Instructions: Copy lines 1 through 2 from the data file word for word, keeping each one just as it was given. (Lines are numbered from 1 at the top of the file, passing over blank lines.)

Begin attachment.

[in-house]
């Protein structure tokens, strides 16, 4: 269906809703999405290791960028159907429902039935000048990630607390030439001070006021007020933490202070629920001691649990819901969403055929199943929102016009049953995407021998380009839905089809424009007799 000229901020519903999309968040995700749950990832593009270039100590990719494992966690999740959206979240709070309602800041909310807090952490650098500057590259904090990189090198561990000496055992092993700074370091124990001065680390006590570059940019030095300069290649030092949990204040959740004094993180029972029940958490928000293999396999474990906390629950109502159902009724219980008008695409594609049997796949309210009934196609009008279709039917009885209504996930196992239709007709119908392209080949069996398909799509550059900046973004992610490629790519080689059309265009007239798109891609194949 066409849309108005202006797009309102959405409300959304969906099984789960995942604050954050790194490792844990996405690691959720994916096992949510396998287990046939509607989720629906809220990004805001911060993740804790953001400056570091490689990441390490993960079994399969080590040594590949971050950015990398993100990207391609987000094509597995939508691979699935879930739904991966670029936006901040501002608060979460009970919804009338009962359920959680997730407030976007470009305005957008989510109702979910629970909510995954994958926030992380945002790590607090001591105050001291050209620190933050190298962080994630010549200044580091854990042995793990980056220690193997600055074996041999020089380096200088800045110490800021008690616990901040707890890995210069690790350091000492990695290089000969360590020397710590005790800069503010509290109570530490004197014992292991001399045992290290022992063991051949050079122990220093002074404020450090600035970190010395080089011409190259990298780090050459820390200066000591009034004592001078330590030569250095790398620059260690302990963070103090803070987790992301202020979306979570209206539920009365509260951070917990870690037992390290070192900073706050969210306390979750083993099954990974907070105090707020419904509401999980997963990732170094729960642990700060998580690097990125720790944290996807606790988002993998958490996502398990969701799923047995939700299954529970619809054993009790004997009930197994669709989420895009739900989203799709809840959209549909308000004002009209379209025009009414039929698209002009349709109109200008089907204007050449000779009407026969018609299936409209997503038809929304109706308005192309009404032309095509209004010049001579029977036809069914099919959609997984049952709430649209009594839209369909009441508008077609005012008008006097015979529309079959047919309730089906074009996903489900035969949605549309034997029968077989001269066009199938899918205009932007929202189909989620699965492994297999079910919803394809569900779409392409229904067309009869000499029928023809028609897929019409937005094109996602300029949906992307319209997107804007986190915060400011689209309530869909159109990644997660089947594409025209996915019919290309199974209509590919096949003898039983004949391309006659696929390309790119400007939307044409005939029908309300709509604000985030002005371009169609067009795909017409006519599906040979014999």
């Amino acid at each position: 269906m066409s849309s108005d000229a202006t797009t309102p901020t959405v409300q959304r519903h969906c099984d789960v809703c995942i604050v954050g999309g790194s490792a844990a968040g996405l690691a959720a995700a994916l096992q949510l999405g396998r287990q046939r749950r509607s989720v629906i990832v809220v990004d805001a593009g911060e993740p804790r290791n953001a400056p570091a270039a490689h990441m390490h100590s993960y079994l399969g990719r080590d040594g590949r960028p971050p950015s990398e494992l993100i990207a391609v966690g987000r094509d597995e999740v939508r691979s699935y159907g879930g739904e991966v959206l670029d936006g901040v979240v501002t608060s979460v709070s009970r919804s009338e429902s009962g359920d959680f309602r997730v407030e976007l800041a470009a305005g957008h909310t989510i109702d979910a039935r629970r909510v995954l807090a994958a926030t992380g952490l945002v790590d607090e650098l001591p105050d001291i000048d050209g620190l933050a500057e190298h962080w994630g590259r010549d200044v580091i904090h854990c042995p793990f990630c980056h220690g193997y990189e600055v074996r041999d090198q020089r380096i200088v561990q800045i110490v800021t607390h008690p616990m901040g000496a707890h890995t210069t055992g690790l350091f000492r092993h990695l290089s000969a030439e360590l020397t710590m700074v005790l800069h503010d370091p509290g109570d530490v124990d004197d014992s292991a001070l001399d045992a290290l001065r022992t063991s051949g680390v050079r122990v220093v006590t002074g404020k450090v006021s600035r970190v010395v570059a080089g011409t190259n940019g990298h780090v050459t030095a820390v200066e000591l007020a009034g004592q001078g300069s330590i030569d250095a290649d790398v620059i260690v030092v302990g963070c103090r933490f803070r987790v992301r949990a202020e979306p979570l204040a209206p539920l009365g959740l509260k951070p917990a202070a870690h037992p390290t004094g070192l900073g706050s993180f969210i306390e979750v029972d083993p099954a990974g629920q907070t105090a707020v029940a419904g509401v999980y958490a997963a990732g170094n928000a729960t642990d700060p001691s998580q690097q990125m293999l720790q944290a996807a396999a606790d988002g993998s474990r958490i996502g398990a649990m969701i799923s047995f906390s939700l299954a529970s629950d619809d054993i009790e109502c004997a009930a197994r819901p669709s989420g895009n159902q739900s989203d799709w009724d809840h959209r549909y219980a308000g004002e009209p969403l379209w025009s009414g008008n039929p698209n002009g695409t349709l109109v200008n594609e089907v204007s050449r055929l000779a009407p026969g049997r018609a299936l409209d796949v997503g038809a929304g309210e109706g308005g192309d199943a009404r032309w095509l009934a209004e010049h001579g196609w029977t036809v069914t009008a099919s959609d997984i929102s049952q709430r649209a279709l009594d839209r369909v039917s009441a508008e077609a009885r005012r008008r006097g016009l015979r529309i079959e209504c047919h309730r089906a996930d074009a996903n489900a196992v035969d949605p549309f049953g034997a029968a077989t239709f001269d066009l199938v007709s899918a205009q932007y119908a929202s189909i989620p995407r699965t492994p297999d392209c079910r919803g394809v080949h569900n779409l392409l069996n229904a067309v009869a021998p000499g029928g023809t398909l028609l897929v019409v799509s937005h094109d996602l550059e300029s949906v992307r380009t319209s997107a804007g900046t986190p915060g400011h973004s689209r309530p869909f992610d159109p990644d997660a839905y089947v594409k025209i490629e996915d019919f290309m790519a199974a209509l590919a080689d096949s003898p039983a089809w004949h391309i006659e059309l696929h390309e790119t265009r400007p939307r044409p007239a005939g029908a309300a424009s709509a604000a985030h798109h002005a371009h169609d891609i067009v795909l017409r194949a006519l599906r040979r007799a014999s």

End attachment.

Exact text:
[in-house]
């Protein structure tokens, strides 16, 4: 269906809703999405290791960028159907429902039935000048990630607390030439001070006021007020933490202070629920001691649990819901969403055929199943929102016009049953995407021998380009839905089809424009007799 000229901020519903999309968040995700749950990832593009270039100590990719494992966690999740959206979240709070309602800041909310807090952490650098500057590259904090990189090198561990000496055992092993700074370091124990001065680390006590570059940019030095300069290649030092949990204040959740004094993180029972029940958490928000293999396999474990906390629950109502159902009724219980008008695409594609049997796949309210009934196609009008279709039917009885209504996930196992239709007709119908392209080949069996398909799509550059900046973004992610490629790519080689059309265009007239798109891609194949 066409849309108005202006797009309102959405409300959304969906099984789960995942604050954050790194490792844990996405690691959720994916096992949510396998287990046939509607989720629906809220990004805001911060993740804790953001400056570091490689990441390490993960079994399969080590040594590949971050950015990398993100990207391609987000094509597995939508691979699935879930739904991966670029936006901040501002608060979460009970919804009338009962359920959680997730407030976007470009305005957008989510109702979910629970909510995954994958926030992380945002790590607090001591105050001291050209620190933050190298962080994630010549200044580091854990042995793990980056220690193997600055074996041999020089380096200088800045110490800021008690616990901040707890890995210069690790350091000492990695290089000969360590020397710590005790800069503010509290109570530490004197014992292991001399045992290290022992063991051949050079122990220093002074404020450090600035970190010395080089011409190259990298780090050459820390200066000591009034004592001078330590030569250095790398620059260690302990963070103090803070987790992301202020979306979570209206539920009365509260951070917990870690037992390290070192900073706050969210306390979750083993099954990974907070105090707020419904509401999980997963990732170094729960642990700060998580690097990125720790944290996807606790988002993998958490996502398990969701799923047995939700299954529970619809054993009790004997009930197994669709989420895009739900989203799709809840959209549909308000004002009209379209025009009414039929698209002009349709109109200008089907204007050449000779009407026969018609299936409209997503038809929304109706308005192309009404032309095509209004010049001579029977036809069914099919959609997984049952709430649209009594839209369909009441508008077609005012008008006097015979529309079959047919309730089906074009996903489900035969949605549309034997029968077989001269066009199938899918205009932007929202189909989620699965492994297999079910919803394809569900779409392409229904067309009869000499029928023809028609897929019409937005094109996602300029949906992307319209997107804007986190915060400011689209309530869909159109990644997660089947594409025209996915019919290309199974209509590919096949003898039983004949391309006659696929390309790119400007939307044409005939029908309300709509604000985030002005371009169609067009795909017409006519599906040979014999």